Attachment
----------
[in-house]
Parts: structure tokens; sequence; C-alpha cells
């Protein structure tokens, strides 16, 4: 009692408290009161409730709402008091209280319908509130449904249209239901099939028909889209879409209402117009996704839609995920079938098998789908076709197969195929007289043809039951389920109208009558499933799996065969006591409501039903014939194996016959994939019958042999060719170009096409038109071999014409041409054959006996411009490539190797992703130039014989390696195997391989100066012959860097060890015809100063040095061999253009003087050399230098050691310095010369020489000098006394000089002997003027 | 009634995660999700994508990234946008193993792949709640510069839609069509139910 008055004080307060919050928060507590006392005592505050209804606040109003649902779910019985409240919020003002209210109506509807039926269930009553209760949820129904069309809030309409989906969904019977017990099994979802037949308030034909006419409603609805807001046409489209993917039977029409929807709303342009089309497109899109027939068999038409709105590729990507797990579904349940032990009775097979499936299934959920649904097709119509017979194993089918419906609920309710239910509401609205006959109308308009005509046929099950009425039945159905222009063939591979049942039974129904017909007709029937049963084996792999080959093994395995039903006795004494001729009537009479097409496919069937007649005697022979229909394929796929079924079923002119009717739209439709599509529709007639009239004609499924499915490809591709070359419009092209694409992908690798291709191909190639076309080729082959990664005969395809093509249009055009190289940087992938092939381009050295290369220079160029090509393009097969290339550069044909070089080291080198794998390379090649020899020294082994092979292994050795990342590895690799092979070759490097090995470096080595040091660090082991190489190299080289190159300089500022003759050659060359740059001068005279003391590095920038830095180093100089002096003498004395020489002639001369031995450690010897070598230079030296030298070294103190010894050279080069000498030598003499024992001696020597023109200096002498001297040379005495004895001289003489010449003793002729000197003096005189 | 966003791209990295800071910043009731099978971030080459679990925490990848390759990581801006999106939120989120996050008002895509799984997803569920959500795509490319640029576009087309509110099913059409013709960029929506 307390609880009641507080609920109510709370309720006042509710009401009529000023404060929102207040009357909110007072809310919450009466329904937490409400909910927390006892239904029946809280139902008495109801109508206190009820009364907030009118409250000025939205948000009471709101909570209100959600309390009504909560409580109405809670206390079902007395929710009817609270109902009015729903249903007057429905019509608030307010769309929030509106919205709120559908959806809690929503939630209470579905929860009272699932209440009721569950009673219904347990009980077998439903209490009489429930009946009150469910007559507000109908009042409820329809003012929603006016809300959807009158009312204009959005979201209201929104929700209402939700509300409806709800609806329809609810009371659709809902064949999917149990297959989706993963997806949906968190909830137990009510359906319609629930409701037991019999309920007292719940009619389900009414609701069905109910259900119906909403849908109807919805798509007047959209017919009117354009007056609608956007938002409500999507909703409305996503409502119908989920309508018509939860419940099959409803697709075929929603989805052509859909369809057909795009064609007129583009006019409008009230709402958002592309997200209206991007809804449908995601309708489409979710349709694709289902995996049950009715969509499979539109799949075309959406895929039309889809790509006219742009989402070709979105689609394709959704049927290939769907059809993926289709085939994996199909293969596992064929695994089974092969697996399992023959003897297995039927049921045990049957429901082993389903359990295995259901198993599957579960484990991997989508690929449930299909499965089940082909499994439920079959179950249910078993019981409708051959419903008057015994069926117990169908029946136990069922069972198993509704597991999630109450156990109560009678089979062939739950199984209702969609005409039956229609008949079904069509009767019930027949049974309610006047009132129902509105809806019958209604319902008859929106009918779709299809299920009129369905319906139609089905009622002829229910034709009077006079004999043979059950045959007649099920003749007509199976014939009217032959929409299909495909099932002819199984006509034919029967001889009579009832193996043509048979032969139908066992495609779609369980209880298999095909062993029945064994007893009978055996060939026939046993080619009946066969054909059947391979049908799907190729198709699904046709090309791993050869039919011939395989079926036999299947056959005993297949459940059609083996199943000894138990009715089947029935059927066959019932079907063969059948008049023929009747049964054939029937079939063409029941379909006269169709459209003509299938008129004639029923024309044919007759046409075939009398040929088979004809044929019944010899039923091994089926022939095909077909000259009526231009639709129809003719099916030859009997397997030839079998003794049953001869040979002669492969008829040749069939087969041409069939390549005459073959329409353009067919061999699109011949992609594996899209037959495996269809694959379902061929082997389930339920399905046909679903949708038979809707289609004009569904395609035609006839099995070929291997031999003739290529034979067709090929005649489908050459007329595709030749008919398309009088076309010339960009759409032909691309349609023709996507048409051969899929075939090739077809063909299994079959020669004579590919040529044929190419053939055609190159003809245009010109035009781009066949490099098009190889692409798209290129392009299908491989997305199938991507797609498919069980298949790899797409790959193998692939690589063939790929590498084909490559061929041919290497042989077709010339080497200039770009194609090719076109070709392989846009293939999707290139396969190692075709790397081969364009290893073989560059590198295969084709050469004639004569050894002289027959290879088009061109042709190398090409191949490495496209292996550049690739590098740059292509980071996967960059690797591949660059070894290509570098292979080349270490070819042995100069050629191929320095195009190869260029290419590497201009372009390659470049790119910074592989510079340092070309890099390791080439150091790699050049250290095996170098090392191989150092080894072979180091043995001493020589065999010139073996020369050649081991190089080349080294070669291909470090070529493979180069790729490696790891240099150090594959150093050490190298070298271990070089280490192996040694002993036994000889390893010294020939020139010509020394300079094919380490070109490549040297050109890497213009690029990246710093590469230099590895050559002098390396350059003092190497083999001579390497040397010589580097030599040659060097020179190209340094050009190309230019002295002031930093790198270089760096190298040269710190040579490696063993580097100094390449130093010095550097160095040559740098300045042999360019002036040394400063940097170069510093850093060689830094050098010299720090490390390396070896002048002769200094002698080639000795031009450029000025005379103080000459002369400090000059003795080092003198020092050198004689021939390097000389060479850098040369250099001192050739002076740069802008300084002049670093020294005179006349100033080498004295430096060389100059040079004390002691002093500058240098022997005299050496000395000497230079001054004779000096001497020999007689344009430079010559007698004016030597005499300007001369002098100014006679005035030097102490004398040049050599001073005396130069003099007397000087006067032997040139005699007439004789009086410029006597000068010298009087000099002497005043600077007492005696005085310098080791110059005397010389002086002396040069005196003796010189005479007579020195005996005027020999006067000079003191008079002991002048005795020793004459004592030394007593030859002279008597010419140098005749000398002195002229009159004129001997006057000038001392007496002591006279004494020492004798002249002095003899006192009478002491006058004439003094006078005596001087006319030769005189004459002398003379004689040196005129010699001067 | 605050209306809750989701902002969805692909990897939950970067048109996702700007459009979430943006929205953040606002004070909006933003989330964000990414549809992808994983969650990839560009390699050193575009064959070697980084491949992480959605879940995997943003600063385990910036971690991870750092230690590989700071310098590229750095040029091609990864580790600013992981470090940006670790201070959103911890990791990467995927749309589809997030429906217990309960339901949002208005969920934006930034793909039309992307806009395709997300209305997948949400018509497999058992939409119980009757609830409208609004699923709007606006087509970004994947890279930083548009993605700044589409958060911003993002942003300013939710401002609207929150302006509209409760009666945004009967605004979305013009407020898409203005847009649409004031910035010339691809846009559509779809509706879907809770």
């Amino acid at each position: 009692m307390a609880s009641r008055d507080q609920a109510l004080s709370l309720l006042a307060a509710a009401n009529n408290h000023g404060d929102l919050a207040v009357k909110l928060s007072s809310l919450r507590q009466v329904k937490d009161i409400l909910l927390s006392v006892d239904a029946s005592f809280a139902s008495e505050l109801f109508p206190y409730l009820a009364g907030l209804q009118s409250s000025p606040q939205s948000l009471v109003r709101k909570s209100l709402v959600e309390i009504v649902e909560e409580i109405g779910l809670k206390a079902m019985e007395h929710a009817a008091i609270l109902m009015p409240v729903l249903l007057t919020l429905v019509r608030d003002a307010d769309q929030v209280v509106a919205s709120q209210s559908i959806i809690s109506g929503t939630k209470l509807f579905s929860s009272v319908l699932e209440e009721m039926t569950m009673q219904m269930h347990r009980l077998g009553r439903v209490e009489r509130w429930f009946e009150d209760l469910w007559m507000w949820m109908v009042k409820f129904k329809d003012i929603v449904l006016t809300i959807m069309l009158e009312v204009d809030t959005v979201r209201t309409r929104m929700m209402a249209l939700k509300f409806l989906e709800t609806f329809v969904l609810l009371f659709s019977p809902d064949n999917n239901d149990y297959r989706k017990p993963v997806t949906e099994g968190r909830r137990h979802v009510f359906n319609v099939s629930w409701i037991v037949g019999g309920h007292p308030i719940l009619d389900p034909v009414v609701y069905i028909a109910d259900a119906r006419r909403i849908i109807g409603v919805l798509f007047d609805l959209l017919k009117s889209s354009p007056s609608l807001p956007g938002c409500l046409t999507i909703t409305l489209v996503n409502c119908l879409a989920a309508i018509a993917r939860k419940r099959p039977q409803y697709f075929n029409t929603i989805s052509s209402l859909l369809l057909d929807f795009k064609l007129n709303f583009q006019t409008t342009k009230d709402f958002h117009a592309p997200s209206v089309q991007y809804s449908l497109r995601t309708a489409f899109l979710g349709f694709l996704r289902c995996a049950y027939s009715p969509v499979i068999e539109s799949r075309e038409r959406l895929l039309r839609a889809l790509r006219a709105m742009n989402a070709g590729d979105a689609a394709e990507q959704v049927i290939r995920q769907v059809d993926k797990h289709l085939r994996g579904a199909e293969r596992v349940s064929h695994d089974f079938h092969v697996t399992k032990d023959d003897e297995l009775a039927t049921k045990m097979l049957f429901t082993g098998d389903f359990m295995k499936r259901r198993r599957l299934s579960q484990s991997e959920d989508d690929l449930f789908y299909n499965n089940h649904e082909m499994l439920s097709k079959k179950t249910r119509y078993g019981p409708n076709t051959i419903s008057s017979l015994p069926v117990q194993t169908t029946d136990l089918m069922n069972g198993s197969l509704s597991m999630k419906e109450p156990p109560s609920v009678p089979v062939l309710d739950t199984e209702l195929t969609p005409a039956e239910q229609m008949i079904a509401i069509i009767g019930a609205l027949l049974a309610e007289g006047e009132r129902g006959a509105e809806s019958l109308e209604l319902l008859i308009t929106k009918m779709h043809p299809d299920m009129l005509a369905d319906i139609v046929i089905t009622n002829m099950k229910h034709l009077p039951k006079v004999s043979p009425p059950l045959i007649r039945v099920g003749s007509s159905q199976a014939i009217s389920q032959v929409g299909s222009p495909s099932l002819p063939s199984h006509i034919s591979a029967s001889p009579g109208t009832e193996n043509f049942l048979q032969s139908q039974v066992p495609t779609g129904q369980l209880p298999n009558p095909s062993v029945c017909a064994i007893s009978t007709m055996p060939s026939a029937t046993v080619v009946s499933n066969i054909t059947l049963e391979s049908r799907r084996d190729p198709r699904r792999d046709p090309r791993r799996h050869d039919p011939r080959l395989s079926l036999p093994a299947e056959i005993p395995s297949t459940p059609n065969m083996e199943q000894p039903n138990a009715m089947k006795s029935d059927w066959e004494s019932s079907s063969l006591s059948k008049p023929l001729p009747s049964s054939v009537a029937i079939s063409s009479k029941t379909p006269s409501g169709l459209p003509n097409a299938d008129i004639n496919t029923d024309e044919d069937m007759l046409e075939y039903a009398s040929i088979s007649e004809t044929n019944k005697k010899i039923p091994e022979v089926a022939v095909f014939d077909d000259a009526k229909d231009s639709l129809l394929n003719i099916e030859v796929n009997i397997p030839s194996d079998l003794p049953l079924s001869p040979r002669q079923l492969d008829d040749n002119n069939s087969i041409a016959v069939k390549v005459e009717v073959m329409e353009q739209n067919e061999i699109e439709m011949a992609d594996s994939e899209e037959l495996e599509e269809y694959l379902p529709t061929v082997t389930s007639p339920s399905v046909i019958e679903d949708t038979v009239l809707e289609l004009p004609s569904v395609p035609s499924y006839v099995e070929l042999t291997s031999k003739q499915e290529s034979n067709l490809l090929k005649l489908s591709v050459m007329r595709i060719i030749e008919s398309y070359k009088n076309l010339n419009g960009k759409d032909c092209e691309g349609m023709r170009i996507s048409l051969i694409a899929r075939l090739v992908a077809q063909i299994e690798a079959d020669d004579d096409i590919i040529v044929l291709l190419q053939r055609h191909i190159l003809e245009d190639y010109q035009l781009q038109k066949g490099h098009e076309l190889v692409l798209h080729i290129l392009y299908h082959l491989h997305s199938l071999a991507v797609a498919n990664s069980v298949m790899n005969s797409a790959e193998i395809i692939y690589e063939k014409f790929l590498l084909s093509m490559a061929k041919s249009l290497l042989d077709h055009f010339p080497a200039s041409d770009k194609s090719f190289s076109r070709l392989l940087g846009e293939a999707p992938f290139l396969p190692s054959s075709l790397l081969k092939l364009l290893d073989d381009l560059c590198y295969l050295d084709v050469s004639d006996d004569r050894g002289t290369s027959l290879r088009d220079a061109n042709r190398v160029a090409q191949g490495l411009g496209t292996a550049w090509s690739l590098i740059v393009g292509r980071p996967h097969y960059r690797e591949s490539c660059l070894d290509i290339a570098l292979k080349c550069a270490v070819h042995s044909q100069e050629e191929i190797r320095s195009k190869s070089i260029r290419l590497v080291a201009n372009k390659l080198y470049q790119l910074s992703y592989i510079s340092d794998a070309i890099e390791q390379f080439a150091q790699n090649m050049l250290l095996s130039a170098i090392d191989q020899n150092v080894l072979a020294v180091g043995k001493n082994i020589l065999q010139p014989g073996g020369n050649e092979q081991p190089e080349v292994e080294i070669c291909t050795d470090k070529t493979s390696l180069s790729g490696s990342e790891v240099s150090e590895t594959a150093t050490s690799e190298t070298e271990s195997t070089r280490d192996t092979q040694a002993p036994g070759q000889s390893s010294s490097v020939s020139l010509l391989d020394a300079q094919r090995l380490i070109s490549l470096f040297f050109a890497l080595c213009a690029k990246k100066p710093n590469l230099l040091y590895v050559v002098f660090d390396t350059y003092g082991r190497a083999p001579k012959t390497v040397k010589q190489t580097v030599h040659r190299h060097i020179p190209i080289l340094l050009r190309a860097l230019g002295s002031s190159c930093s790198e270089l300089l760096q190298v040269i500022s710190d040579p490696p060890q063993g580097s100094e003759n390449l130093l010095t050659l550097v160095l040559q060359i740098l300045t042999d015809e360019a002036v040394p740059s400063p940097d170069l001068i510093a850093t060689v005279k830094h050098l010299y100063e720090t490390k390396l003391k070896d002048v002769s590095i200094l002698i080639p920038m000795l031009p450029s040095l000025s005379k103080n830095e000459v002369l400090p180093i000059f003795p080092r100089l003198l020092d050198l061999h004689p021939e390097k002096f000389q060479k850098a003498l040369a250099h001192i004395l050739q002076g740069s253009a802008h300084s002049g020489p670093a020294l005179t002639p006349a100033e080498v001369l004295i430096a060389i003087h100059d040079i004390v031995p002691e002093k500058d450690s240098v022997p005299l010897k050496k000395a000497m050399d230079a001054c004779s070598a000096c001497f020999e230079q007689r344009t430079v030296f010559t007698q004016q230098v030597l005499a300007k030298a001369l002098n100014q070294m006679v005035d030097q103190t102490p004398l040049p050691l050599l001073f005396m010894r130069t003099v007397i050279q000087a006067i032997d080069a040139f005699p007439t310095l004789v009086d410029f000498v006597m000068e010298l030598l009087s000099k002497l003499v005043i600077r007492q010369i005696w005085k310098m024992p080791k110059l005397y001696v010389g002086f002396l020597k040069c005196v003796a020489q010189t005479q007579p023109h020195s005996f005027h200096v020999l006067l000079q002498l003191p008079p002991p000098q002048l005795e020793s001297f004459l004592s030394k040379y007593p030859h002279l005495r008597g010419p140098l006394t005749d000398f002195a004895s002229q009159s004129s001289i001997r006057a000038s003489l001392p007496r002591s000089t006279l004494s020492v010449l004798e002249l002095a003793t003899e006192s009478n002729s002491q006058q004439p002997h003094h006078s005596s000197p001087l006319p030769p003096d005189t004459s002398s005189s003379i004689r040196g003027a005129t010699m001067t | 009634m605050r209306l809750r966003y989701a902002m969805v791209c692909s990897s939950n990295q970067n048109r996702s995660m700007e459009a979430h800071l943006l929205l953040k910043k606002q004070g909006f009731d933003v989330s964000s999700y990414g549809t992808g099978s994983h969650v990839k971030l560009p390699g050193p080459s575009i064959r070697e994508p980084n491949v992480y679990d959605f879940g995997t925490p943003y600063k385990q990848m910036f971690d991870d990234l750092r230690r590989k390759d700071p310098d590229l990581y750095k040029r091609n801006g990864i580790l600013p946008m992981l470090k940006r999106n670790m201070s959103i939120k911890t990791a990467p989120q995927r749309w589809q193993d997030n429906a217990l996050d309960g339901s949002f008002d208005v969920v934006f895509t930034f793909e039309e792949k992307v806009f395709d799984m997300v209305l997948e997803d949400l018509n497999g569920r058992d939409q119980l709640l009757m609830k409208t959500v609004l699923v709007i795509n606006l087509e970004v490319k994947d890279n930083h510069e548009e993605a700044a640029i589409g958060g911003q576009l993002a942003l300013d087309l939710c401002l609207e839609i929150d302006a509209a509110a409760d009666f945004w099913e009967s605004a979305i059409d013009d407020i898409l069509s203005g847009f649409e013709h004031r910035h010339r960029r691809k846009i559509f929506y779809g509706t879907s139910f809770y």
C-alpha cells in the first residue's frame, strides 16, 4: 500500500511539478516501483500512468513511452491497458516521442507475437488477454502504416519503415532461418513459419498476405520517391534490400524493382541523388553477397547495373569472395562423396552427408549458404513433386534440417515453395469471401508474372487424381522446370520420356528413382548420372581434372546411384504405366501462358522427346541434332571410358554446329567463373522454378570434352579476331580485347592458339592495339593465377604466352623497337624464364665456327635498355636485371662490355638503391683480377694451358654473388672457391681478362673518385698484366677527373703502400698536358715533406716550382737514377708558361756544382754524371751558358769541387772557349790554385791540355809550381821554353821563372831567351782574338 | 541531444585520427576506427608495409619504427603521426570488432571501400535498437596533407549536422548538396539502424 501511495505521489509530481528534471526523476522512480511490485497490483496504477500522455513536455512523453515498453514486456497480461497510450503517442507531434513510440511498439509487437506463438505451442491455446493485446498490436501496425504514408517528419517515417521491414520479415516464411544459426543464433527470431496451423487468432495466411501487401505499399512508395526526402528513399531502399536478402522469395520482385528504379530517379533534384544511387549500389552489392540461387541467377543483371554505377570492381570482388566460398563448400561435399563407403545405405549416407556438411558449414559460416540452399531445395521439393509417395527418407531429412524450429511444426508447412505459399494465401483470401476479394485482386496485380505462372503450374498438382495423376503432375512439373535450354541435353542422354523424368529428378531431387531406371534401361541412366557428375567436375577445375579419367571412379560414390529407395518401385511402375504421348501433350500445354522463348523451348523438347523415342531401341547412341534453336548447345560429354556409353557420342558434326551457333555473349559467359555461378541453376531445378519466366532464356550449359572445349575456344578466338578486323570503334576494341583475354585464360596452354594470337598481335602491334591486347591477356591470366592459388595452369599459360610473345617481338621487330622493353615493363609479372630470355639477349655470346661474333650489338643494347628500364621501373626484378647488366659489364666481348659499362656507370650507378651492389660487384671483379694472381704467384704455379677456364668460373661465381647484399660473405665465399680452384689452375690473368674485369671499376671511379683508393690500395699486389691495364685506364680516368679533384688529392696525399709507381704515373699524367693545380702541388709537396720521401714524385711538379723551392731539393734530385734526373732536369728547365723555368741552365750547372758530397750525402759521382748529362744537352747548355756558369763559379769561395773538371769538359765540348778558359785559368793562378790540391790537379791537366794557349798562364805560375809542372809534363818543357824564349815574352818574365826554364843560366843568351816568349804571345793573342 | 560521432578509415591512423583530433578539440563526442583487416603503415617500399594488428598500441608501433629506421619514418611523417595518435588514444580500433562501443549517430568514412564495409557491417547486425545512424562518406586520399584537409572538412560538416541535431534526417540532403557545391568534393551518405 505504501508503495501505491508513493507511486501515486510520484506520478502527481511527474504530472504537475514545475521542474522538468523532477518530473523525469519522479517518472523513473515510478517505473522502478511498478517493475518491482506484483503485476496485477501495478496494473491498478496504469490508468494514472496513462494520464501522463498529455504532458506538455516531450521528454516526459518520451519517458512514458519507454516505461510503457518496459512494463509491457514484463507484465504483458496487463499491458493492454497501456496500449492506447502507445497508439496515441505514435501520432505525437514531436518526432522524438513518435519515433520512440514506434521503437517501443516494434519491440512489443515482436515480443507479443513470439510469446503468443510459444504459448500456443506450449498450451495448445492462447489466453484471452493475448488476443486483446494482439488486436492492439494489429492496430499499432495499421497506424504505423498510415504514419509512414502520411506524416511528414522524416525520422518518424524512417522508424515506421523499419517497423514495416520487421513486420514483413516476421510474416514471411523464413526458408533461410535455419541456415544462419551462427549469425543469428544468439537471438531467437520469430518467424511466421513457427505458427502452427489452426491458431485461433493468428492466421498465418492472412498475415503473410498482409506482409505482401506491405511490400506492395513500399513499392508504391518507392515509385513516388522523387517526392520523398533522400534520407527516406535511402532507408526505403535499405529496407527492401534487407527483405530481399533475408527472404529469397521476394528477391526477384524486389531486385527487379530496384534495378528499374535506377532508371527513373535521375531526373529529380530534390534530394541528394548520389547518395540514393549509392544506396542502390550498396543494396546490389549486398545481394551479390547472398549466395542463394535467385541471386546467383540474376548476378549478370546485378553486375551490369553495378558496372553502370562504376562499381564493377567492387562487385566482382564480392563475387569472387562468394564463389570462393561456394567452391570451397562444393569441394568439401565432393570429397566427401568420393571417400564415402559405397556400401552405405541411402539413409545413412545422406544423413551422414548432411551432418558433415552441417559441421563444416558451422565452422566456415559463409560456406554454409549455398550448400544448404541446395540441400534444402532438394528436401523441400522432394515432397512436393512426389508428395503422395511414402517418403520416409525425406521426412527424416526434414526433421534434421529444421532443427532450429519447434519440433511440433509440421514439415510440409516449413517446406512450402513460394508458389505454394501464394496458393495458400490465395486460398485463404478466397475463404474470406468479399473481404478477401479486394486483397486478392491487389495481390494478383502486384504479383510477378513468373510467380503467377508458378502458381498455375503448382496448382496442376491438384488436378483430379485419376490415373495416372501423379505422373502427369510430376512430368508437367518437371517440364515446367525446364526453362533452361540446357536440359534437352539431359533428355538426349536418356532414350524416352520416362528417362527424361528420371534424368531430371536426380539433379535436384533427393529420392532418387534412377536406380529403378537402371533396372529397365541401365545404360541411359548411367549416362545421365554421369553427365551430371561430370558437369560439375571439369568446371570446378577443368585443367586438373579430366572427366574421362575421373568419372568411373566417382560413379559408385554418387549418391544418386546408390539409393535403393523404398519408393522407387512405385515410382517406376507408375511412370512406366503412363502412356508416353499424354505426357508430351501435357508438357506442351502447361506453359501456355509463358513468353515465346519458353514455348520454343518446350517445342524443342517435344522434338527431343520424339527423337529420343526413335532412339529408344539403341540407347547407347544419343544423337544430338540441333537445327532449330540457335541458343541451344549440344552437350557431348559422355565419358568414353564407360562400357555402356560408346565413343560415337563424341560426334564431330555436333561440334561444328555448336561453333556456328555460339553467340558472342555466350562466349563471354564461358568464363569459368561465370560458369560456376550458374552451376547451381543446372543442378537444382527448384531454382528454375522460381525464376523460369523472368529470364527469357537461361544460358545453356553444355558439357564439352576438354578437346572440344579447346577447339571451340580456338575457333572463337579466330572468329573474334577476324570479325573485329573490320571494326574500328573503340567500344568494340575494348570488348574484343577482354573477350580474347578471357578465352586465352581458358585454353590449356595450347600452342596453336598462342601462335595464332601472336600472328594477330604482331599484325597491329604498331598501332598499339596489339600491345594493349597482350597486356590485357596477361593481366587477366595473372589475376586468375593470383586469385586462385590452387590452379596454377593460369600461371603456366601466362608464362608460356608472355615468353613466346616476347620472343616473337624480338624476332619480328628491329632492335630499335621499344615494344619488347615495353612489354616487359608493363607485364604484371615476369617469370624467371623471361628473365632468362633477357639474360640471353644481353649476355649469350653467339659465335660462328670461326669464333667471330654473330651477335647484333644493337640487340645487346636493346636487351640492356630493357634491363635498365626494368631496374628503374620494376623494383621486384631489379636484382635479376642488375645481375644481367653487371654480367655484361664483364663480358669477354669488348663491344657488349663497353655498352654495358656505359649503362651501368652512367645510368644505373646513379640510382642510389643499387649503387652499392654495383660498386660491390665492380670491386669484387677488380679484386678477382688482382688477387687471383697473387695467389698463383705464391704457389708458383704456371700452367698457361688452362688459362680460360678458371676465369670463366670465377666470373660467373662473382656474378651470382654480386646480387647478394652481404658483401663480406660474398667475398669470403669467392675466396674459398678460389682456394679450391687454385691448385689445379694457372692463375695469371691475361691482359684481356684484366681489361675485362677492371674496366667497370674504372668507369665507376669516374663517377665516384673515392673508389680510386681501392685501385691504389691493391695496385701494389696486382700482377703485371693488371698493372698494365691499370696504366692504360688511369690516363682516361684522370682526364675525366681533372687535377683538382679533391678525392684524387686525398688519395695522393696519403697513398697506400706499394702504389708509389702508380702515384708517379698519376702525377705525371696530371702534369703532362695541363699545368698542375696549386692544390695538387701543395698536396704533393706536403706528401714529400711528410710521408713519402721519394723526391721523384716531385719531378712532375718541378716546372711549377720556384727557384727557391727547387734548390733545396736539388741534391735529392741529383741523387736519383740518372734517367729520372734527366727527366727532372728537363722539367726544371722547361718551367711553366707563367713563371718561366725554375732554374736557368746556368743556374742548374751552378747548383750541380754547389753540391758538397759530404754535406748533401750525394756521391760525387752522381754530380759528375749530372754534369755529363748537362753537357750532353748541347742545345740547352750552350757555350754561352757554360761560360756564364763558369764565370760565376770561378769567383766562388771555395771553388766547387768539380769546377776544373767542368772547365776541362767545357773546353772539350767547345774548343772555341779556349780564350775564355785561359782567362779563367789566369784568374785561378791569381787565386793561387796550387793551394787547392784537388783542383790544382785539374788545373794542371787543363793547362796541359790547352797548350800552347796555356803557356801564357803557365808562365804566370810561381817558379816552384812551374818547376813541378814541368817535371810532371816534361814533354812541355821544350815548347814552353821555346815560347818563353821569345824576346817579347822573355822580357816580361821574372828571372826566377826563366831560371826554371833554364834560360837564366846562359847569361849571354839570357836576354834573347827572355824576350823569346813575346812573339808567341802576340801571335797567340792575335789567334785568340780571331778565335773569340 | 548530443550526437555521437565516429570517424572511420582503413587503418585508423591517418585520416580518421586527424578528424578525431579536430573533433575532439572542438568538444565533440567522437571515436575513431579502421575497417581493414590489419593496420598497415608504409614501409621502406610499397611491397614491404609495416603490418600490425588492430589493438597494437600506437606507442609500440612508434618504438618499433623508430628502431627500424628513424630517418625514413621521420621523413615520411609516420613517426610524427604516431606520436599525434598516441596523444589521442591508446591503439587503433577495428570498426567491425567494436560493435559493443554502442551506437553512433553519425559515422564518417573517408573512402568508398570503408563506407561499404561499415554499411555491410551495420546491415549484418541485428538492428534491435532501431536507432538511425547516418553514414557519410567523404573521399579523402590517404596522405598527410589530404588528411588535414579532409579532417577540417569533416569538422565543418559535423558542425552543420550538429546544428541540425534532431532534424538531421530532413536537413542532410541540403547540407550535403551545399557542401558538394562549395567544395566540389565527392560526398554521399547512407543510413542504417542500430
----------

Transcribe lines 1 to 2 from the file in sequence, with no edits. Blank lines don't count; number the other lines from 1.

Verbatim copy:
[in-house]
Parts: structure tokens; sequence; C-alpha cells